The Half-Brothers Mendelssohn is presented by the Strange Tree Group at Signal Ensemble Theatre. The actors perform on a floor-level space with audience seated on three sides. The position of honor belongs to the time machine. The action rockets back and forth from 1929 to 1908, trying to solve problems brought about by the abrupt 1908 departure of Alice (Nawrocki) from her marriage to Joseph Mendelssohn (Stearns). Alice and Joseph's son, Theo (Stuart Ritter), is a physicist who has built a time machine. It's an amazing visual assemblage of gears, clocks, lights - and a typewriter. No merely projected image, this.
The Pride is set in two eras, 50 years and eons of attitudes apart.The title reflects how societal and political changes have affected gay people and their straight friends over the years. About Face Theatre times this perspective on gay life to coincide with the 44th Annual Chicago Pride Week.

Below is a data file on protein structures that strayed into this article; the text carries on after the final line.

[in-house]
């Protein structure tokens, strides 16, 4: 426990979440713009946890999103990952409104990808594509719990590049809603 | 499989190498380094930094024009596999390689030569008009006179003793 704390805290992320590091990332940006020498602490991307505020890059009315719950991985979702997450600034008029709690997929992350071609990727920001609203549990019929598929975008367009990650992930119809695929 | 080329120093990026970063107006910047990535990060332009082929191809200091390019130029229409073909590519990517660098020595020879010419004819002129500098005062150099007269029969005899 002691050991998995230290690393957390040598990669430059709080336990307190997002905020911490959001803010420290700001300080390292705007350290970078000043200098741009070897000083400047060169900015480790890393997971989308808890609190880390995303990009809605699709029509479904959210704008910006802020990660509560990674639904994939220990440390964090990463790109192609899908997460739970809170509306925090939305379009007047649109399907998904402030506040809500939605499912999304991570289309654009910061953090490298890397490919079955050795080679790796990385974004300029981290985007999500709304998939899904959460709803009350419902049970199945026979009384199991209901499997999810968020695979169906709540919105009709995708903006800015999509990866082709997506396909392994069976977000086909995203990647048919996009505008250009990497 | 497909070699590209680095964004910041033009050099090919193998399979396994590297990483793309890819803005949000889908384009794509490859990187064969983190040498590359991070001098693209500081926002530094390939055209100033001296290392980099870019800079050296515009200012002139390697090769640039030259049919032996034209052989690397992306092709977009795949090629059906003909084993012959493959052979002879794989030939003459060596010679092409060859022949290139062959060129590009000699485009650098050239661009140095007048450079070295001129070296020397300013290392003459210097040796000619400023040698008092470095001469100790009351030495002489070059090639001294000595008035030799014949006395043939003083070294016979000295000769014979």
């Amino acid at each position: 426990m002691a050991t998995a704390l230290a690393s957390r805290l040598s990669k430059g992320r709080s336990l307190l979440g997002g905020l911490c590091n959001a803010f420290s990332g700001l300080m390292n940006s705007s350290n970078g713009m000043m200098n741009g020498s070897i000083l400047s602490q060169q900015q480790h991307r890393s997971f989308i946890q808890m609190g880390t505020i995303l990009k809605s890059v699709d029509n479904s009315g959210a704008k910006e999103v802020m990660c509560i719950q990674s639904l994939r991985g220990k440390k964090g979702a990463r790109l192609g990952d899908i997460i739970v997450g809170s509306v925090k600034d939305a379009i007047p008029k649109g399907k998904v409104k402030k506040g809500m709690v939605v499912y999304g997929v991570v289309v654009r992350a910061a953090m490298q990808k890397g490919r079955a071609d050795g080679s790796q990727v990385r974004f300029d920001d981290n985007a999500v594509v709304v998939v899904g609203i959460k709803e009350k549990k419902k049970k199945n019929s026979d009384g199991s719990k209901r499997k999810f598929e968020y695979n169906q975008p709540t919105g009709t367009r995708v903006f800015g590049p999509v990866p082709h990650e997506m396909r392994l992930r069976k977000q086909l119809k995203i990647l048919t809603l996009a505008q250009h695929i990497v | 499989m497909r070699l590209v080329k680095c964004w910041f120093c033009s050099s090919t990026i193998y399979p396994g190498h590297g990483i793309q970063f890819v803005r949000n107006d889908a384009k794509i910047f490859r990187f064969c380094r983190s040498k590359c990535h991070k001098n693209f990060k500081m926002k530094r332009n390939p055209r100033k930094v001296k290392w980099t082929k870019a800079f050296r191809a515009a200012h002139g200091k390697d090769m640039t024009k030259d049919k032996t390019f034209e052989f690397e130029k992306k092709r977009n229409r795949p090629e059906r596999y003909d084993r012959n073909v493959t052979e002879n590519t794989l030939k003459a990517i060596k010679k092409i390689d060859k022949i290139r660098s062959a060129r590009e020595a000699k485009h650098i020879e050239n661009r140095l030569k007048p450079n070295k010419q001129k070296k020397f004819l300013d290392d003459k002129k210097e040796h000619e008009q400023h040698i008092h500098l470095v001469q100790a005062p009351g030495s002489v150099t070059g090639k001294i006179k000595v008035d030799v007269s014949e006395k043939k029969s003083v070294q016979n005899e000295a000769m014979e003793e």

It's written by English writer Alexi Kay Campbell in a series of scenes occurring in the two time frames. Director Bonnie Metzger, who manages this flow admirably, also directed Philip Dawkins' play The Homosexuals for About Face in 2011. That play described the lives of gay Chicagoans in the 21st century.
John Francisco, Patrick Andrews and Jessie Fisher in The Pride; photo by Michael Brosilow.
The time-shifting scenes in The Pride are set in London in 1958 and 2008; the players are two sets of characters who each have the same names in both time periods: Oliver (Patrick Andrews), Philip (John Francisco) and Sylvia (Jessie Fisher).The seeming emphasis on the names heightens our awareness of the societal changes that enable the modern Oliver, for instance, to live his life in a different way than the other Oliver could have.